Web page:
Re: [sixties-l] Don't trust anyone over...

From: Karl Slinkard (kslinkar@library.berkeley.edu)
Date: Tue Jun 13 2000 - 23:56:46 CUT

  • Next message: Michael Klonsky: "Re: [sixties-l] Re: The Black Panthers (Horowitz reply)"

    To All
    A couple of years ago I was in line to pay for some photocopies in Berkeley
    when Bob Dylan's classic from "Blonde on Blonde" was playing through the
    muzak system. The couple ahead of me (appearing to be in their twenties)
    were discussing where they had heard the music before. I politely
    explained it was Bob Dylan, "Blonde on Blonde" album. The male thought for
    a moment, and said: "DYlan, yes, I think my dad used to like him."

    Along with that I would like to say that all the way through college, I
    considered myself a baby-boomer (from the definition of a child conceived
    because of the war--my mother said she got pregnant because my father was
    shipping out to the pacific and she wanted to have his child in case he
    never returned.), but lately, I've discovered that I am a pre-boomer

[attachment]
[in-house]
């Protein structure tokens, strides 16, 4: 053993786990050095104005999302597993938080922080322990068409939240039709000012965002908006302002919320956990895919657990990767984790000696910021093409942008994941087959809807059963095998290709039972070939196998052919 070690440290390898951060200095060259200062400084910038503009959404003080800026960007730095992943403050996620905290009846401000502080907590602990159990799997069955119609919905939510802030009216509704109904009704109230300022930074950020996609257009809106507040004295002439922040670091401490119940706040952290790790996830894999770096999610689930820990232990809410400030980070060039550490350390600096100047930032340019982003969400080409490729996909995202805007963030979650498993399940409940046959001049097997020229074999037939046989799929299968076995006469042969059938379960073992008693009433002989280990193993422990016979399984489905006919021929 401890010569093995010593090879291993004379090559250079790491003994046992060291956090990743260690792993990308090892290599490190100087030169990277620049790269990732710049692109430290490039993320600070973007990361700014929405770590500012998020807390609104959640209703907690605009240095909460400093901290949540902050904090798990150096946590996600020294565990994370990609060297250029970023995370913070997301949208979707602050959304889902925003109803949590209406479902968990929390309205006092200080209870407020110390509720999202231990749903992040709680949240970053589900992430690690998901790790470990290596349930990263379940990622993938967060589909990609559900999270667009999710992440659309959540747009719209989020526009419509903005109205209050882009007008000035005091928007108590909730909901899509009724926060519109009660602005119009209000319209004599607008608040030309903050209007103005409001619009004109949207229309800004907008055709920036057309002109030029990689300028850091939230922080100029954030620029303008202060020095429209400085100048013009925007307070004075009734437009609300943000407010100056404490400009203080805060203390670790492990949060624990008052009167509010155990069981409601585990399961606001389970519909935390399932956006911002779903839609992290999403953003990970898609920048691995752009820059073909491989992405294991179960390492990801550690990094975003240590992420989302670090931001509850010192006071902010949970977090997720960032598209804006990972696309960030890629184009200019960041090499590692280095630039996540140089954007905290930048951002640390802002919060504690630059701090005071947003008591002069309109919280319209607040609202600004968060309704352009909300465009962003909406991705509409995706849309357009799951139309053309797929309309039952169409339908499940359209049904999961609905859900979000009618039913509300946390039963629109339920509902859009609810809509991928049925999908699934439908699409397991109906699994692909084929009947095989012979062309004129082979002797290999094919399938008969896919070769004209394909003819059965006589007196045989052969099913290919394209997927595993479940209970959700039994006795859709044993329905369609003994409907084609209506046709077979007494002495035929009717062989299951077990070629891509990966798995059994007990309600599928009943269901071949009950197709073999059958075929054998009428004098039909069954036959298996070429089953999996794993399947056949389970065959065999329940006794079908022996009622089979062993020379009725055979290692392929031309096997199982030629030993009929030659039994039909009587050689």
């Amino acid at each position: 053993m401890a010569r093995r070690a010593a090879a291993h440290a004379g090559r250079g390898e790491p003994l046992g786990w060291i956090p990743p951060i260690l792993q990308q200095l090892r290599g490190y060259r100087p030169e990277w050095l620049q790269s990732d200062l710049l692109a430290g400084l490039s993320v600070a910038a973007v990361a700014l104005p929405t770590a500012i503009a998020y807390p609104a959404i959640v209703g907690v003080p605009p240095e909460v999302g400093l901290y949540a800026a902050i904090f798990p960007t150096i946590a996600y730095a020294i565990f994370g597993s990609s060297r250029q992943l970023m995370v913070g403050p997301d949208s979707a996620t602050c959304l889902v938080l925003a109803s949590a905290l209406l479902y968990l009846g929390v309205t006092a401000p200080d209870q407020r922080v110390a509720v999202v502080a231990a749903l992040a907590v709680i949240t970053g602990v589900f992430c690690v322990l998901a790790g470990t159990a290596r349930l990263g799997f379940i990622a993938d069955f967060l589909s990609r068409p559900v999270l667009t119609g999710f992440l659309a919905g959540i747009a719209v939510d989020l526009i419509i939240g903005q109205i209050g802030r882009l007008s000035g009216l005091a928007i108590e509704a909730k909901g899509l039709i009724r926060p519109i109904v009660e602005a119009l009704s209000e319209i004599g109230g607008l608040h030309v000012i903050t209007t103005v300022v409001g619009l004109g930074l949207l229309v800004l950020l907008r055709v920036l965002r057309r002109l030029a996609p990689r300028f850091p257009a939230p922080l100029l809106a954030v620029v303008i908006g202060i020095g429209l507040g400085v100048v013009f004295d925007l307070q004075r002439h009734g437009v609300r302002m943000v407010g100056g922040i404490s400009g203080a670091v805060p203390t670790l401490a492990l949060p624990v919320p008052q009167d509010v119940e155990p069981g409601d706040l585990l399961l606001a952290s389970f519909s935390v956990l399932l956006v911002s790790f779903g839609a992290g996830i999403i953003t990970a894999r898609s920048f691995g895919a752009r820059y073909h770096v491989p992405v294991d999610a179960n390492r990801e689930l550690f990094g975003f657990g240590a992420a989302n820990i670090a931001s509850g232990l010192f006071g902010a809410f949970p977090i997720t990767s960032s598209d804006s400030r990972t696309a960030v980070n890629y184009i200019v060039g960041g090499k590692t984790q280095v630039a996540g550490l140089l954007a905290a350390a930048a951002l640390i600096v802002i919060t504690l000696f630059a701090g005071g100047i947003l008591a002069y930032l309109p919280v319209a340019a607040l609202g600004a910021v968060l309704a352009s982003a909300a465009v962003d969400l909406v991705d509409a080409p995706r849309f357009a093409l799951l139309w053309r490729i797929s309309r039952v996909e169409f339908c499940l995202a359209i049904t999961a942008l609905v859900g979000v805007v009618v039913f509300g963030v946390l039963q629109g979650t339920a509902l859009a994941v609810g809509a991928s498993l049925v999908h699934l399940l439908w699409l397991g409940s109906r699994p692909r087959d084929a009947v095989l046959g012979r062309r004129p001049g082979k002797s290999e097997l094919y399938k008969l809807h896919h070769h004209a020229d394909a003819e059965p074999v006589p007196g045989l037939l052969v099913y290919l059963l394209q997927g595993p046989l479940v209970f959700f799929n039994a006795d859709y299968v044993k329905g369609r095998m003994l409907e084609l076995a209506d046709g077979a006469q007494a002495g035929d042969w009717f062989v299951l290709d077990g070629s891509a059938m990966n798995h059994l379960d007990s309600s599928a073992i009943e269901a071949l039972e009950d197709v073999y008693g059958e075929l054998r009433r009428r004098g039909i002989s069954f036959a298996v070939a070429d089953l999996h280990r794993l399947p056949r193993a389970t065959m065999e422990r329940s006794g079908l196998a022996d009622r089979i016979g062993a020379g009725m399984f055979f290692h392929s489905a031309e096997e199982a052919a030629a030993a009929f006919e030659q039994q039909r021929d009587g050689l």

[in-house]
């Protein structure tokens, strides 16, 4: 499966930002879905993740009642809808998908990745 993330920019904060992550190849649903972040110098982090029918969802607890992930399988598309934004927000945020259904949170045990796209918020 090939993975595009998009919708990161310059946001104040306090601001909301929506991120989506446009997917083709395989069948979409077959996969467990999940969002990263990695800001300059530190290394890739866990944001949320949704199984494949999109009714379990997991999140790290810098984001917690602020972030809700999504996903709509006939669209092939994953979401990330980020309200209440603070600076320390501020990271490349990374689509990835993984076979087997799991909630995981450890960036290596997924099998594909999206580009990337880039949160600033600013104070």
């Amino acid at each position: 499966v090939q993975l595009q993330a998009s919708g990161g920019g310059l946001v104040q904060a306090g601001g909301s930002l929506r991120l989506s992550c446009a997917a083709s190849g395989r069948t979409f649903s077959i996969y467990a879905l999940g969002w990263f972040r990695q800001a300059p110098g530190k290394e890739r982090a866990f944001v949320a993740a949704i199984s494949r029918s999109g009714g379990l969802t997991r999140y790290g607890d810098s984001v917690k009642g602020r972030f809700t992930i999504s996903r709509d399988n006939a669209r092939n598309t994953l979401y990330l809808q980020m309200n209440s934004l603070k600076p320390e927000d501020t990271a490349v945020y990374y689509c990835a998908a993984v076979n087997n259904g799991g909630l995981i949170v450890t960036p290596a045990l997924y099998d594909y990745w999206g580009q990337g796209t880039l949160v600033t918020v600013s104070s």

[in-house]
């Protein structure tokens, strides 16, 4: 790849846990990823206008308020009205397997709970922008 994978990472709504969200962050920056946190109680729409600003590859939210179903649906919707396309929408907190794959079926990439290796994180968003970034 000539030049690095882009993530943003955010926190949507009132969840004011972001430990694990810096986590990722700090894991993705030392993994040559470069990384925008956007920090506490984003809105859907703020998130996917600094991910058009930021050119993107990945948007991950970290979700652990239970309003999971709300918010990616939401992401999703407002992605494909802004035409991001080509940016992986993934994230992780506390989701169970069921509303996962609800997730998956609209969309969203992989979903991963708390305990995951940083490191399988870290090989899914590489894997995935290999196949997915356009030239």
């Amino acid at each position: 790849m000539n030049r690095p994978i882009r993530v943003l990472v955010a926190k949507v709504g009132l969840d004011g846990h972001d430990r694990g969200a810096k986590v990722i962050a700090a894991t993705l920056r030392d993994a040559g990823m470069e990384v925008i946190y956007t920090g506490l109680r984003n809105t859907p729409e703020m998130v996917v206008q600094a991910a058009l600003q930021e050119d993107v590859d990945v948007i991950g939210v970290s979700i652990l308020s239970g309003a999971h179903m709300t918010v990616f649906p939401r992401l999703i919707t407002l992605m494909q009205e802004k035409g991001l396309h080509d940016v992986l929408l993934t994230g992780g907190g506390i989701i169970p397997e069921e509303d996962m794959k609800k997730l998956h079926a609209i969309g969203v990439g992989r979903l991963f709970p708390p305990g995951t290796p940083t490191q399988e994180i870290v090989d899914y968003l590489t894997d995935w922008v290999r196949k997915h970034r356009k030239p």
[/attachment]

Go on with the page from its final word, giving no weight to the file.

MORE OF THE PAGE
because I was born in 1944. I've always figured this was arbitrary
    periodization, because the surge in babies engendered specifically by the
    war was already underway prior to either VJ or VE day.

    Regarding the Panthers, I had very little contact. My then wife worked
    with an associate of Kathleen Cleaver, and we were invited to a Black
    Panther party in Oakland (I don't remember the year). What I remember was
    that Ms. Cleaver spent the whole evening in kvetching about her husband and
    stolen clothing (jeans, mainly) were being openly sold in the kitchen. I
    was not shocked at the drug taking or sexual infidelities, but I was
    shocked at the fencing of stolen goods. As a result, I shied away from
    further personal contact with the Panthers.

    On a positive note, I noticed that a number of black associates expressed
    admiration for what the Panthers were doing--that the Panthers showed pride
    and refused to bend a knee to "whitey."

    The evaluation of the Panther's reminds me of a quote about the Hell's
    Angels in Peter Coyote's book SLEEPING WHERE I FALL: Pete Knell, president
    of the San Francisco chapter of the Hell's Angels: "If you wanna know
    anything about America, look at the club. It's a reflection of America on
    all levels: high idealism and murder."

    Just a few random thoughts.

    Karl Slinkard
    kslinkar@library.berkeley.edu



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